What do gifted students need? Learnwell Collective is here to help!
REACH (Reaching, Exploring, and Cultivating our Heads, Hearts, and Hands) is a program Learnwell offers to help students dive deeper into subjects of interest. Each quarter, a different spotlight shines on a specific subject or area of interest.
Spotlights range from dance and movement to science, engineering, or art. Every quarter, our REACH program offers a menu of opportunities open to any student who wishes to explore, go deeper, or learn more in a particular area of enrichment.
What do gifted students need?
The National Association for Gifted Children writes that “students with gifts and talents perform – or have the capability to perform – at higher levels compared to others of the same age, experience, and environment in one or more domains.”
At Learnwell, we believe that children can exhibit intelligence in a variety of ways. All children need to be challenged to think critically, grow to enjoy the process of learning as opposed to viewing it as a means to an end, and be given the freedom to explore deeply areas of their individual passion and interest.
Characteristics of Gifted Students
All students, gifted and talented included, show multiple areas of strength and intelligence. They may be highly creative, show an early eagerness to learn, or simply enjoy diving deeper into areas of interest.
How Learnwell’s REACH program is different
Gifted and talented students will not be singled out or pulled from their classrooms at Learnwell. In fact, because our REACH program isn’t exclusively for students who show a propensity for areas of giftedness, all students are allowed to participate in deeper exploration within the context of the Learnwell North Georgia hybrid school structure.
The Learnwell hybrid learning model offers parents the flexibility to take part in a variety of learning opportunities to keep their students challenged and engaged – no matter what gifts, talents, and abilities they possess.
Hybrid learning at Learnwell allows teachers to partner more closely with parents to identify areas where students need to be challenged and areas where they need more support. Teachers work with parents to provide what each student needs, and as individualized as possible.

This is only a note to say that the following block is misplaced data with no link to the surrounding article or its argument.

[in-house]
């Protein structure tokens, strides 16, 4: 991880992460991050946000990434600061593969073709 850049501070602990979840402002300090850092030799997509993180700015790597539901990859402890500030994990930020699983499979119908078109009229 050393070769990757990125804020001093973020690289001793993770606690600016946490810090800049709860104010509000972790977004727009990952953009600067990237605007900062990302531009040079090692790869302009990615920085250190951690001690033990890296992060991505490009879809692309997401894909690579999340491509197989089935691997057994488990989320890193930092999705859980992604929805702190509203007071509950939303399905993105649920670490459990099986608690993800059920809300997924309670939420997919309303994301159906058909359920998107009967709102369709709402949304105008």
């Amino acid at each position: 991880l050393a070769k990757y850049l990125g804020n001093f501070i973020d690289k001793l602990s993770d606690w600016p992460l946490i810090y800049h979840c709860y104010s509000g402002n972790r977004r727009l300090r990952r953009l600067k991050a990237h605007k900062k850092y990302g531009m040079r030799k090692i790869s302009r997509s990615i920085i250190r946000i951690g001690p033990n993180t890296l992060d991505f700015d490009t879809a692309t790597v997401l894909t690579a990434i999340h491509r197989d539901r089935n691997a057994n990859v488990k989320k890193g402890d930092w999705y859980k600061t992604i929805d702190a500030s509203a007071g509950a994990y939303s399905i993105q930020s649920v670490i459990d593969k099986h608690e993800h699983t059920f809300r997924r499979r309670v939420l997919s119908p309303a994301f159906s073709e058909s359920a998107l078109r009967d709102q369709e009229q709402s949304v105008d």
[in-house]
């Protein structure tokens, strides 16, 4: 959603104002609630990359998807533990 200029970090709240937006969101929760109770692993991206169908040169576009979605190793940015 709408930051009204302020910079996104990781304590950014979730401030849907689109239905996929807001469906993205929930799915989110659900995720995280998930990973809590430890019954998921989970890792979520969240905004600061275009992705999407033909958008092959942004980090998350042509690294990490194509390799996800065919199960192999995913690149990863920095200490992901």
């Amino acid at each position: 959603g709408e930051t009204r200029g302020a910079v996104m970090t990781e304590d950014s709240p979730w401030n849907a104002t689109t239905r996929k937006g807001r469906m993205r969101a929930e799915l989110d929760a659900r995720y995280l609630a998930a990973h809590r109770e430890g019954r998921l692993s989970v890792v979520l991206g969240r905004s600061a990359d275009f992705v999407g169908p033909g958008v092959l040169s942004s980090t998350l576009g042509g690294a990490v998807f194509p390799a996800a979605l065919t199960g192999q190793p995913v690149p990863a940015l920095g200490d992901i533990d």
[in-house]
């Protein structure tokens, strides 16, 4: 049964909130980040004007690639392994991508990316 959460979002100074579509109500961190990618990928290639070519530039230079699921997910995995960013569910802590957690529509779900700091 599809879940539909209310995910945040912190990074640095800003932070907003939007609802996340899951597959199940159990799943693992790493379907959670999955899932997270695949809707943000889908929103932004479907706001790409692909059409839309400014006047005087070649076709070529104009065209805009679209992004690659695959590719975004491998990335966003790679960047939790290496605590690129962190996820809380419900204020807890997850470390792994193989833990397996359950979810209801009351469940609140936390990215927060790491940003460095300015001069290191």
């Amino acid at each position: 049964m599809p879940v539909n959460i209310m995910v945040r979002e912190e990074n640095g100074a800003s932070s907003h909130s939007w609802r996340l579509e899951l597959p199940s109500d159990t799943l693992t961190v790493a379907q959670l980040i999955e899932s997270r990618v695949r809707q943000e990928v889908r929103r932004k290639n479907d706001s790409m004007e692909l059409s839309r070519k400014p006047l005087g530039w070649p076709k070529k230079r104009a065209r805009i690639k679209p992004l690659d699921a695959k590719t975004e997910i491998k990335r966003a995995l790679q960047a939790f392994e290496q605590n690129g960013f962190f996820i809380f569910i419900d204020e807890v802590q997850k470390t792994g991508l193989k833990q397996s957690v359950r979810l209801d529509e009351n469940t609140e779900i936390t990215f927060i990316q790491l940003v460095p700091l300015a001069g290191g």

Teaching Gifted Students
There are two schools of thought when it comes to teaching gifted students: acceleration and enrichment. Acceleration is the opportunity to go faster. Students skipping multiple grades or taking the SATs at age 12 may come to mind when you think of the most extreme versions of acceleration. Enrichment, on the other hand, is going deeper.
With the mental health challenges that this generation faces, we believe that enrichment is the better way. We’re not in a hurry, and we believe that it is really beneficial and healthy for students to better understand their own gifts, talents, and passions. Knowing that all students have areas of strength and intellect, we support gifted students’ desire to explore what motivates them and what sparks their curiosity.
To be clear, REACH is not a gifted program where students’ test scores determine their participation. It is a regular menu of enrichment opportunities for any student to choose from, explore, and engage in.
In addition, our hybrid school model allows for accommodation of accelerated learners because of the strong partnership between teachers and parents.
Examples of Gifted Activities Learnwell Offers through REACH
While each quarter offers a different spotlight, every quarter provides a range of activities for students of multiple interests. Writing contests, poetry readings, and writing book reviews have been some of the writing-based activities in the past. Strong readers are encouraged to explore books at a deeper level, research authors, and learn about the publishing process.
STEM challenges have also been a spotlight. Students have been able to explore engineering at a deeper level, coding, and even typing at the youngest of ages. One month in particular, REACH hosted a schoolwide typing contest. The kindergarten through second-grade students reigned victorious over the older middle school students.
Other activities have included dance, science, history, technology, and math exploration. For example, students had the opportunity to learn about coding programs such as Scratch, Blockly, Code for Life and much more.
Students who are curious about history explored indigenous cultures during Native American Heritage Month, and those who love art can take part in art tutorials, art contests, and creative problem-solving using a combination of art, technology, science, engineering, and math.
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